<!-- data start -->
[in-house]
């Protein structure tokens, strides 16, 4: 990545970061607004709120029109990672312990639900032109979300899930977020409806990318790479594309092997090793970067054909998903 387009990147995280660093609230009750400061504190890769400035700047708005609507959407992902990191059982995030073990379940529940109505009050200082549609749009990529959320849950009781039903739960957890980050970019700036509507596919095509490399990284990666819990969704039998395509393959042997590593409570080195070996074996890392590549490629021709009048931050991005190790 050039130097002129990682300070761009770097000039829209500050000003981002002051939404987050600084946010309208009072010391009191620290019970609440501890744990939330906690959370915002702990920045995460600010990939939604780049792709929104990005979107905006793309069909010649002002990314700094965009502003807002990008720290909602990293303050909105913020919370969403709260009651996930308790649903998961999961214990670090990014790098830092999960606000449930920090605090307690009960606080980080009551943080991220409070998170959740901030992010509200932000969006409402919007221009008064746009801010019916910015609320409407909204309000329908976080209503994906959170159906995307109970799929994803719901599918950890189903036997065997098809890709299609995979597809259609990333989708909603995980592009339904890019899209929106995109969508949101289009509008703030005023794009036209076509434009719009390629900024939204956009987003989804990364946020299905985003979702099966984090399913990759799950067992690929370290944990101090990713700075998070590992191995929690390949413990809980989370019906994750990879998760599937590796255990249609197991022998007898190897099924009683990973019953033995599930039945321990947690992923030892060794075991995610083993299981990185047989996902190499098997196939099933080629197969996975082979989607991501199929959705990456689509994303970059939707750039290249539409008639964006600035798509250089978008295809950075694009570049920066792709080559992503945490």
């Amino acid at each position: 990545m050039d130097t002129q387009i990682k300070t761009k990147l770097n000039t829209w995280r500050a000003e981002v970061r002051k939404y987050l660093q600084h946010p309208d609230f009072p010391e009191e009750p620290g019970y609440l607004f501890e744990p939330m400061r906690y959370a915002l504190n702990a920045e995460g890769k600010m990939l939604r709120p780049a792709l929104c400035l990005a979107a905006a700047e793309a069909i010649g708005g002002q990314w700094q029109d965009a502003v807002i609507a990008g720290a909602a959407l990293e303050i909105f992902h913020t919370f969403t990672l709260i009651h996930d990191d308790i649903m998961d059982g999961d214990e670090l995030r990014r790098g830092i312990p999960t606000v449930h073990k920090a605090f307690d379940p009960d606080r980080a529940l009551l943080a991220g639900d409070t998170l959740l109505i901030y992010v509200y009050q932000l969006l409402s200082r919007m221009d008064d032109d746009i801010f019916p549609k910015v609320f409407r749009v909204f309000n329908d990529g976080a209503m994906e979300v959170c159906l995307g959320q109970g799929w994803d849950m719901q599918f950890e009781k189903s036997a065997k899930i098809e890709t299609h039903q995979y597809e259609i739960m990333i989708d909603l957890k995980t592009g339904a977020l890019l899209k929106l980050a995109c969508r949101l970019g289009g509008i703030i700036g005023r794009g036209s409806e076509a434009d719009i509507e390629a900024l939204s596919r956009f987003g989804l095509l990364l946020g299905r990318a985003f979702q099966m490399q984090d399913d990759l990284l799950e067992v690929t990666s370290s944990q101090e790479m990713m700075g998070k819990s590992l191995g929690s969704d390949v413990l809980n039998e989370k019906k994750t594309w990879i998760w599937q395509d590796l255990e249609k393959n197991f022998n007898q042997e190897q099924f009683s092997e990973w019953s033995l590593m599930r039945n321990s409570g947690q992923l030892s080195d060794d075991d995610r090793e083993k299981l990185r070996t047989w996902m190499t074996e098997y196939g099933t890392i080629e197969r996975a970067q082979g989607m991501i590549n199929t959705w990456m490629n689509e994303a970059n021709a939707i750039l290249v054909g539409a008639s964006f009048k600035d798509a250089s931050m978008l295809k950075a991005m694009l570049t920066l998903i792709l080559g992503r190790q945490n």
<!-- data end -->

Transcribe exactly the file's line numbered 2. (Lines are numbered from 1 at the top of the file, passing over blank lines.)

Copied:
């Protein structure tokens, strides 16, 4: 990545970061607004709120029109990672312990639900032109979300899930977020409806990318790479594309092997090793970067054909998903 387009990147995280660093609230009750400061504190890769400035700047708005609507959407992902990191059982995030073990379940529940109505009050200082549609749009990529959320849950009781039903739960957890980050970019700036509507596919095509490399990284990666819990969704039998395509393959042997590593409570080195070996074996890392590549490629021709009048931050991005190790 050039130097002129990682300070761009770097000039829209500050000003981002002051939404987050600084946010309208009072010391009191620290019970609440501890744990939330906690959370915002702990920045995460600010990939939604780049792709929104990005979107905006793309069909010649002002990314700094965009502003807002990008720290909602990293303050909105913020919370969403709260009651996930308790649903998961999961214990670090990014790098830092999960606000449930920090605090307690009960606080980080009551943080991220409070998170959740901030992010509200932000969006409402919007221009008064746009801010019916910015609320409407909204309000329908976080209503994906959170159906995307109970799929994803719901599918950890189903036997065997098809890709299609995979597809259609990333989708909603995980592009339904890019899209929106995109969508949101289009509008703030005023794009036209076509434009719009390629900024939204956009987003989804990364946020299905985003979702099966984090399913990759799950067992690929370290944990101090990713700075998070590992191995929690390949413990809980989370019906994750990879998760599937590796255990249609197991022998007898190897099924009683990973019953033995599930039945321990947690992923030892060794075991995610083993299981990185047989996902190499098997196939099933080629197969996975082979989607991501199929959705990456689509994303970059939707750039290249539409008639964006600035798509250089978008295809950075694009570049920066792709080559992503945490």